The Quick Guide to Launch and Grow Your Community
by Jase August 02, 2018
The Quick Guide to Launch and Grow Your Community

You’ve set up a community, seeded it with initial content, and everything is ready to go. But how do you create and grow an audience for your community?

Let’s discuss some tactics and strategies to drive growth and traffic in your community. Depending on the type of community you’re building, not all of this advice will apply.

The launch

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After you’ve seeded your community with content, and invited beta users and employees to join, you’re ready for the launch. As with any new product launch, it’s great to make some noise to get initial users excited about joining the community.

Email

Email is a great way to get the word out about your community. If you’re launching a community based on an existing client base or to support a product an email campaign will be a powerful source of traffic in the beginning.

Sending out a launch email with an invite to join the community, popular discussions, and the type of content your customers can expect will be your best bet for building initial engagement. Make sure your email is about the benefit your users will get when joining this community. Let them know that their existing login credentials can get them access.

Avoid cliches like 'Guess what — We're launching a Community' or permissive statements such as 'Our new community allows you to communicate directly with XYZ.' Be direct with the value and what the community aims to do. 'Connect with design professionals and get support from your peers.' Great launch emails should tease and give high-level benefits.

Create multiple messages over the period of several weeks — People tend to gloss over emails. We’re not advocating spamming your userbase, rather a launch email, a reminder, and here’s what you are missing over 5 weeks can drive much more traffic than just a single email blast.

Offer something exclusive via the email campaign. Whether that’s an early access invite, special badge, or some other token to get existing users excited about joining.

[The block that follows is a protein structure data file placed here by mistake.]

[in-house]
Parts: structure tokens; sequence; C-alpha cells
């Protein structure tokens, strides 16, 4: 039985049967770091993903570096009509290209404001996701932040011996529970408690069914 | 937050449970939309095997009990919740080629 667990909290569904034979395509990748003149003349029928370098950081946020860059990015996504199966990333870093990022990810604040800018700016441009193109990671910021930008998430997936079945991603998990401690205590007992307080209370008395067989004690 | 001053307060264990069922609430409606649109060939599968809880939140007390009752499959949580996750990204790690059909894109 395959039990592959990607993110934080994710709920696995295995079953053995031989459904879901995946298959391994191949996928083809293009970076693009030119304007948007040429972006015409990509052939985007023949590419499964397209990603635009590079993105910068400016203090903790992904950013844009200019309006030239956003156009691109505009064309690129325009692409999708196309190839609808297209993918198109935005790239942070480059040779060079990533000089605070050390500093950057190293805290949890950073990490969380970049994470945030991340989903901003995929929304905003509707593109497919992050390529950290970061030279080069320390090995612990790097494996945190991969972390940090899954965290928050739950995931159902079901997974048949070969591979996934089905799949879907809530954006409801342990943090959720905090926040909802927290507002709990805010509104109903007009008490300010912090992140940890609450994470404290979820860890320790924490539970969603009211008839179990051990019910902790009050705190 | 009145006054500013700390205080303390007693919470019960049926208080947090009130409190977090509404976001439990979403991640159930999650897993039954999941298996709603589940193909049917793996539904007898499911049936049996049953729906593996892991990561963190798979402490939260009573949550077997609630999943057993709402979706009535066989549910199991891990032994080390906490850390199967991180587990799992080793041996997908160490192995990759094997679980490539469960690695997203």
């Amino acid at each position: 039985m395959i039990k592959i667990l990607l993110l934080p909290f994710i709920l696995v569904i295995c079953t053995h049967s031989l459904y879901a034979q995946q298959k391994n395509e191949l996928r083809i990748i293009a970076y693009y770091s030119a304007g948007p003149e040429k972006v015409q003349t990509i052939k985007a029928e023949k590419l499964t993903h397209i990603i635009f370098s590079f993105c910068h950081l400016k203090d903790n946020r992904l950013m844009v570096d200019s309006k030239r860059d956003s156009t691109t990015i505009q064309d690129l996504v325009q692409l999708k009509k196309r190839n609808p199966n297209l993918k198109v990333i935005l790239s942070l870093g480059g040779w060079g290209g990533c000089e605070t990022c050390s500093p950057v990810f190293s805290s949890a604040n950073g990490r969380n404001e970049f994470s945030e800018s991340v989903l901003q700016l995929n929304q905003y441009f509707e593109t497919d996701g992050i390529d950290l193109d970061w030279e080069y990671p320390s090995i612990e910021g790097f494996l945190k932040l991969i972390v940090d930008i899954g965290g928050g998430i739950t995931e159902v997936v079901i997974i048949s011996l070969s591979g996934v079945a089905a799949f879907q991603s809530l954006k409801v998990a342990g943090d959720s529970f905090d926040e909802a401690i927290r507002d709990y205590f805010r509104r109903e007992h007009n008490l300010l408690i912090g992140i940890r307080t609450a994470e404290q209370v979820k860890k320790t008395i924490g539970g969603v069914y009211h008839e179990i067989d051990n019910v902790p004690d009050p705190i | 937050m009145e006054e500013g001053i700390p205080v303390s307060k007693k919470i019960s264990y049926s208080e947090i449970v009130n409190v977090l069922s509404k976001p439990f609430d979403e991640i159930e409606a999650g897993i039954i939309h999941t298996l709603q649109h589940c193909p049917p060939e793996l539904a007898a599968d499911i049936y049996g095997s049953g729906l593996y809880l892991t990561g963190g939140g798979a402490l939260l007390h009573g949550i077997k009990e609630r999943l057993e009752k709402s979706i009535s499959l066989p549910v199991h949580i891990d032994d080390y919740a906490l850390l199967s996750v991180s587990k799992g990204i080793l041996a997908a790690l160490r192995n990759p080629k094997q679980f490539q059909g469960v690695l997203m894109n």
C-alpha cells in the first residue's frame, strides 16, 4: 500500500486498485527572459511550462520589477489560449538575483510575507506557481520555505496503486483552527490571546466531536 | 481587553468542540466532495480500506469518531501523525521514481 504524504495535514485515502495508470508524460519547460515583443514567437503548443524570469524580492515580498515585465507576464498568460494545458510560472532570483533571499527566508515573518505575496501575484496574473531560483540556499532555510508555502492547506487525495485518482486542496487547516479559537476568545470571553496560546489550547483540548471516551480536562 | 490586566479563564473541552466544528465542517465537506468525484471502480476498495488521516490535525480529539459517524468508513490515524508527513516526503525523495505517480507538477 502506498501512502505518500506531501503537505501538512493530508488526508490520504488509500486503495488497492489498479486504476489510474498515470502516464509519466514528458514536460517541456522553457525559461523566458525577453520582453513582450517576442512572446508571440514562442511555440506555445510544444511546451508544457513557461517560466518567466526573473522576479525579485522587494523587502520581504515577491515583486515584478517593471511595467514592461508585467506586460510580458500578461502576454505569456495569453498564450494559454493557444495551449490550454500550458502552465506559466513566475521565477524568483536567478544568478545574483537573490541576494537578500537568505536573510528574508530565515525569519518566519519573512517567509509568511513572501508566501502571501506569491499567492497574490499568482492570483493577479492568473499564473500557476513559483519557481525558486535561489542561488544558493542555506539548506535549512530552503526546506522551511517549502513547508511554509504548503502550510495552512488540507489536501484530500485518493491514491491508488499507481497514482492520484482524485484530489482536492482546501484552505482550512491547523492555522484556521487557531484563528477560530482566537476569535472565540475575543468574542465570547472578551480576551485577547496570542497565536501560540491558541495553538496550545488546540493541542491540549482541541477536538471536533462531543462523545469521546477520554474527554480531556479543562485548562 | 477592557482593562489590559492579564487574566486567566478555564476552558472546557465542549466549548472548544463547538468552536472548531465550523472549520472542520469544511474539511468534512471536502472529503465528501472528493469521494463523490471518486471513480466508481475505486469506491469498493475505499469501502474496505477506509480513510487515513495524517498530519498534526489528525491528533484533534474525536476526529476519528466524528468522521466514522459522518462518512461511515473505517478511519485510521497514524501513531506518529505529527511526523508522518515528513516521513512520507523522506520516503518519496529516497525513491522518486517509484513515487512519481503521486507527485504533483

Social media

Along with your email campaign, a timed social media campaign can drive a significant amount of traffic from your social pages to your new community. Again, just like email, you’ll need multiple posts spanning weeks to get the most amount of members to join.

If you’re seeing specific discussions or posts happening on your social pages, let your audience know that they can find similar posts within your community.

Spend some marketing dollars to boost posts on Facebook and Twitter. Typically, you can't count on your posts hitting your audience at the 'perfect' time. You'll need to be persistent, which means ads.

Press

A press release can be an interesting angle to take with your community launch. Often, it’s better to reach out to publications, sites, and blogs which are within the same field as your community. Larger scale press releases will only get major media coverage if large brands back them, and even then it’s hit or miss.

Community Management

A strong community manager can help drive a lot of growth. Hiring someone from the who has contacts within your industry, is well known (and liked) goes a long way to getting initial traction.

A great community manager will be able to keep discussions flowing in the right direction. Not to mention helping with the launch strategy and tactics.

Growing your audience

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User journey

Integrating the community into the customer user journey is a consistent source of growth. Don’t assume customers will find the community, or that if it’s in a welcome email, it will be noticed.

The idea here is to understand when the best time to push your community to new customers. Is it after they’ve reached the ‘Ah Ha’ moment? When they’ve submitted their first support ticket? or a few weeks after they’ve purchased your product? Experiment with community pushes at different intervals in the user journey to see where it works best for adoption. Don't be shy to do multiple pushes throughout the customer's lifecycle. An active forum with norms and practices can create a strong sense of belonging which is invaluable to your brand. Just ask Harley Davidson.

Involve your team